Assessing The Productivity Of Indigenous Chicken In Southern Nyanza, Kenya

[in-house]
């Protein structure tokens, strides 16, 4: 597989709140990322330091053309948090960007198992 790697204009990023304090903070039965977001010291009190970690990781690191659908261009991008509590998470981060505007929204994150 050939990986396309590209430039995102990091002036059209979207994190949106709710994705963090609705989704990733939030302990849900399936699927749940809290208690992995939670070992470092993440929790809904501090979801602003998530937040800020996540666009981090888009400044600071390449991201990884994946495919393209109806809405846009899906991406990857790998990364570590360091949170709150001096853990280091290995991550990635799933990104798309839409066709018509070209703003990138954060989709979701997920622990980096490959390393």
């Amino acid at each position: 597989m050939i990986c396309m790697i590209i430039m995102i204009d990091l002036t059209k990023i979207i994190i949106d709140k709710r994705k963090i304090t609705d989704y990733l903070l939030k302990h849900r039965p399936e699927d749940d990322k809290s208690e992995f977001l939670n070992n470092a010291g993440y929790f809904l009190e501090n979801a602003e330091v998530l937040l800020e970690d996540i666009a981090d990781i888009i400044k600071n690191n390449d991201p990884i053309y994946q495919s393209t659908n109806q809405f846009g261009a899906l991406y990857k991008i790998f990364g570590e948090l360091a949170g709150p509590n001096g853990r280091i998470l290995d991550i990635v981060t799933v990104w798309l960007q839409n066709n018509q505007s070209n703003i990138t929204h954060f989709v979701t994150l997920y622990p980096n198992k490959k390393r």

The aim of the study was to determine the productivity and; product output per unit input in a given time frame, productivity constraints of indigenous chickens under village management conditions and to recommend specific intervention to improve productivity and sustainability of small-scale indigenous chicken production. Productivity of an animal can be defined as Product output per animal unit per unit time e.g. eggs per hen per year or product output per unit of input e.g. live weight gain per kilogram of feed or the value of product output per unit input in monetary terms. The study was conducted in three phases in Komolorume and Kawere villages in Rongo and Rachuonyo districts respectively. Firstly, a rapid rural appraisal (RRA) was carried out in October 2007 to rank and prioritise the productivity constraints of the indigenous chickens. The second phase was a cross-sectional study conducted in 81 households from late October to November 2007 to determine the indigenous chicken production baseline data and to triangulate some of the RRA findings. A four-month prospective observational study lastly followed from November 2007 to end of February 2008 to monitor the productivity indicators, which included clutch and flock sizes, hatchability rates, egg and live body weights and body weight gain and chick survival rates. The data was obtained by actual measurement, on spot observation, interview of household members directly responsible for care of chickens and community group discussions. Diseases were ranked as the most important constraint to indigenous chicken production. The important diseases identified in order of importance were Newcastle (ND), fowl typhoid, Gumboro and fowl pox. Predation of the chicks by birds of prey (eagles and craws) and animals including mongoose, wild dogs and cats ranked second most important. Other important constraints were scarcity of feed and poor housing, animal health care and breeding selection. The mean flock sizes were 20 birds and 18 birds per household for Komolorume and Kawere villages respectively. The overall mean flock size for the two study villages was 19 birds per household with a range of 1-64. The mean clutch size, egg weight and hatchability were 12 eggs, 48 g and 80 % respectively in Komolorume village and 10 eggs, 46g and 70 respectively in Kawere village. Chick survival rates to the age of eight weeks were 13 % and 10 % for Komolorume and Kawere villages, respectively. Mean live weights for cocks and hens were 2096 g and 1599 g for Komolorume village and 2071 g and 1482 g for Kawere village, respectively. The mean cock to hen ratio per household was 2:5 in Komolorume and 2:4 in Kawere. The mean growth rates to the age of 10 weeks were 4.3 and 4.7 g/day for female and male chicks in Komolorume village and 3.8 and 4.3 g/day for female and male chicks in Kawere village, respectively. These parameters indicate low productivity, which is typical of the extensive management of the indigenous chicken production. The results of this study indicate that indigenous chicken production is an important undertaking in southern Nyanza and largely contribute to household income and protein malnutrition alleviation. Women controlled most of the activities related to the daily management of the birds. The major production system was free-range whereby the birds got much of their own food through scavenging with irregular and inconsistent supplementation (mostly cereal grains) and housing mainly provided at night in human dwellings. Strategies that will improve housing, feeding, disease control and breeding will be able to improve the indigenous chicken production in southern Nyanza. The study further noted the importance of using integrated study approaches (qualitative and quantitative) in the assessment of the indigenous chicken production and production constraints. The involvement of farmers in all stages of the study led to high level of interest and 100% response rate among respondents.
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